In Fight Between HHS & Bishops, Let’s Remember Who Has the Most to Lose: Sexually Exploited Young WomenBy
Probably the best person to discuss the ongoing dispute between the USCCB, Kathleen Sebelius of HHS, and the Obama administration is Steven Wagner. He was the director of the Human Trafficking Program at Health and Human Services from 2003-2006, and was the architect of the original program to aid victims of human trafficking administered by the USCCB.
Wagner rightly points out that Kathleen Sebelius, in her ideological goal to push the Catholic Church (and other faith-based organizations who don’t employ contraception and abortion) away from helping these poor victims, is in fact further victimizing them:
If someone is being trafficked — which is to say, under the domination of a pimp/trafficker — she is by definition unable to provide informed consent to an abortion or to a regime of contraception. The victim has no voice in this decision. Indeed, providing such services to a victim of sexual trafficking benefits only the trafficker by getting the victim back out on the street and making money sooner.
The average age of entry into commercial sex exploitation is about 14. The average life expectancy of someone in commercial sexual exploitation is seven years. Start at 14, dead by 21. The mortality rate for someone in commercial sexual exploitation is 40 times higher than for a non-exploited person of the same age. Helping a victim return to exploitation more quickly by terminating a pregnancy increases the odds of death. [National Catholic Register]
Wagner then focuses on the underlying practical question: who do we want helping such women? The USCCB … or Planned Parenthood?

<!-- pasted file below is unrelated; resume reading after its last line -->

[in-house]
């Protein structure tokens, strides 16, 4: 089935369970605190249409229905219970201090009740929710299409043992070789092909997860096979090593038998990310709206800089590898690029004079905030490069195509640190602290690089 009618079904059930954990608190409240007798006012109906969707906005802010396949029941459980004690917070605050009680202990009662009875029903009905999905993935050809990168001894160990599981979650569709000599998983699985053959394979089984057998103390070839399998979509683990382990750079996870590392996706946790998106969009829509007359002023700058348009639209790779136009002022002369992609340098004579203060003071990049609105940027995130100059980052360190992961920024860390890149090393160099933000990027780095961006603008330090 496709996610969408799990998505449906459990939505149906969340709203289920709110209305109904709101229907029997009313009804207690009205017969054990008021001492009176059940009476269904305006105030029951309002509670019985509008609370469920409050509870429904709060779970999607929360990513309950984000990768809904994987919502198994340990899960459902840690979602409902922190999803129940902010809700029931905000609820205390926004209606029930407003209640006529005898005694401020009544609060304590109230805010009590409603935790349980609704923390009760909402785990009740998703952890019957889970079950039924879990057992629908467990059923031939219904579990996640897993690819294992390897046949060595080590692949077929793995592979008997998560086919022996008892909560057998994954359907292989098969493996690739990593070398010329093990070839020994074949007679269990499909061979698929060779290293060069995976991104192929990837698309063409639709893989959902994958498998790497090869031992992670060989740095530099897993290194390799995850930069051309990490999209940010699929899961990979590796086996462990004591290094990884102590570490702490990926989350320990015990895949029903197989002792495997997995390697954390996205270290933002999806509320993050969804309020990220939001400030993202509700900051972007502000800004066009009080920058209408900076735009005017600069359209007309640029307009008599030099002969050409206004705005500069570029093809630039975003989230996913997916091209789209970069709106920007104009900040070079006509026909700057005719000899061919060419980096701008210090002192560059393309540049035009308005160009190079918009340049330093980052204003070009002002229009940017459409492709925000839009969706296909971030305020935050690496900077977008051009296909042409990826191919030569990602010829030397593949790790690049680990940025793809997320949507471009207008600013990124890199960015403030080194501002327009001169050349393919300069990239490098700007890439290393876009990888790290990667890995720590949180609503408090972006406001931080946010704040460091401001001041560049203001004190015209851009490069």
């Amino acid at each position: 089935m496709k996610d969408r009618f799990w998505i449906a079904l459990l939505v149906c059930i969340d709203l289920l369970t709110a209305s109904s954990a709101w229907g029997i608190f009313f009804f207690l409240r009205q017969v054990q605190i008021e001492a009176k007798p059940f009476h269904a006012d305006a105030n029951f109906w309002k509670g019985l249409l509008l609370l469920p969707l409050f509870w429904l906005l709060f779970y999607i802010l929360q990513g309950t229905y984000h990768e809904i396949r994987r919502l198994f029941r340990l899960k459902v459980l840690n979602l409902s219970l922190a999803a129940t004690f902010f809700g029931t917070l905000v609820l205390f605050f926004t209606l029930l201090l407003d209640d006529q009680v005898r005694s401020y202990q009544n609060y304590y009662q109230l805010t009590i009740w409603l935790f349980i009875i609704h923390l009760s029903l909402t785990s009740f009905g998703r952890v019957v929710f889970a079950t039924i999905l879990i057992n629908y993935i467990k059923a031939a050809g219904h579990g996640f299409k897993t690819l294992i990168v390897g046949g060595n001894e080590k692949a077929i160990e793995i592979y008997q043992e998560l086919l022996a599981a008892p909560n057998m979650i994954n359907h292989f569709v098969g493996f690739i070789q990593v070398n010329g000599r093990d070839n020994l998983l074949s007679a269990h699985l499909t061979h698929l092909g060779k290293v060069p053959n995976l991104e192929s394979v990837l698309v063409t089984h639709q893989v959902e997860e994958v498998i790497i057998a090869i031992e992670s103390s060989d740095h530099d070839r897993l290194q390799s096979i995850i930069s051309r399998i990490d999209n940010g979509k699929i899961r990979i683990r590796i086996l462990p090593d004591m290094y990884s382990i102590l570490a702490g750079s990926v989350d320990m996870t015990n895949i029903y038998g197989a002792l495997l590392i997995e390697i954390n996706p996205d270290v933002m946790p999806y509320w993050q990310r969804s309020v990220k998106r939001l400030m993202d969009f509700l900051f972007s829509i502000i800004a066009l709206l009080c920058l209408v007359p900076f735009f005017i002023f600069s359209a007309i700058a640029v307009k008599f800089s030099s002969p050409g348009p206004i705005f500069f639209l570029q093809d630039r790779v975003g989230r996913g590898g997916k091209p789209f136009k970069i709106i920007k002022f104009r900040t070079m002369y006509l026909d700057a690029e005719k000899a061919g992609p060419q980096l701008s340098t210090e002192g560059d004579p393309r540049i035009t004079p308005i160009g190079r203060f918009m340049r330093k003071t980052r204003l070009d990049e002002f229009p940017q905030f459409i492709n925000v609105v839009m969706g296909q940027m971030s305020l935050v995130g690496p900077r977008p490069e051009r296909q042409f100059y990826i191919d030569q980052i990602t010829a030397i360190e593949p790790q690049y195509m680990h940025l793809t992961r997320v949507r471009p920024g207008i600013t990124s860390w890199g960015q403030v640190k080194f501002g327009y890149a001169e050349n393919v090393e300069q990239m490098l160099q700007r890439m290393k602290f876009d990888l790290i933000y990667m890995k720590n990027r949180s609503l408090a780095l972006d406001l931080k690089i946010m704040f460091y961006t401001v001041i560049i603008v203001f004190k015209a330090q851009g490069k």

So, on the one hand, we have the USCCB, which will never facilitate an abortion but will arrange to meet all of the other appropriate service needs of victims, from residence to medical and mental-health treatment. On the other hand, we have an abortion provider such as Planned Parenthood, whose staff have been videotaped as being willing to perpetuate the apparent sex slavery of a juvenile by arranging for an abortion and not reporting the suspicion of felony sex abuse of a minor to authorities. Which is acting in the authentic interests of the victim?
When this becomes the question, it’s no surprise that more and more people are raising their voices that Sebelius needs to step down. I eagerly join that chorus of voices.
I hope to attend tomorrow’s congressional hearing on why HHS chose not to renew funding for the USCCB’s successful program to assist human trafficking victims and look forward to seeing how much more of the truth comes out.
In the meantime, please join me in praying for the victims of sex trafficking, that may receive love, care and compassion equal to their immeasurable dignity and worth.